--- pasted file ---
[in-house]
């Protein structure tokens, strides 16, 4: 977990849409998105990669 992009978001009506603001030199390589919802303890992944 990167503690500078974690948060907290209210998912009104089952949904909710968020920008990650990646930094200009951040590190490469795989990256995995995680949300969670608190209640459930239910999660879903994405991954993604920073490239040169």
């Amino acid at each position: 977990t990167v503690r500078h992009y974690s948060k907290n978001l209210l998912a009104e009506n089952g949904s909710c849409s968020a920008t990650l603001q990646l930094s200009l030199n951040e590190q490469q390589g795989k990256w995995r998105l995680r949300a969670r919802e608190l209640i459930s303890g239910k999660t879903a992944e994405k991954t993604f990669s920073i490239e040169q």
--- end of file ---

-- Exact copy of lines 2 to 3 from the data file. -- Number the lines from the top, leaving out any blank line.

């Protein structure tokens, strides 16, 4: 977990849409998105990669 992009978001009506603001030199390589919802303890992944 990167503690500078974690948060907290209210998912009104089952949904909710968020920008990650990646930094200009951040590190490469795989990256995995995680949300969670608190209640459930239910999660879903994405991954993604920073490239040169």
């Amino acid at each position: 977990t990167v503690r500078h992009y974690s948060k907290n978001l209210l998912a009104e009506n089952g949904s909710c849409s968020a920008t990650l603001q990646l930094s200009l030199n951040e590190q490469q390589g795989k990256w995995r998105l995680r949300a969670r919802e608190l209640i459930s303890g239910k999660t879903a992944e994405k991954t993604f990669s920073i490239e040169q």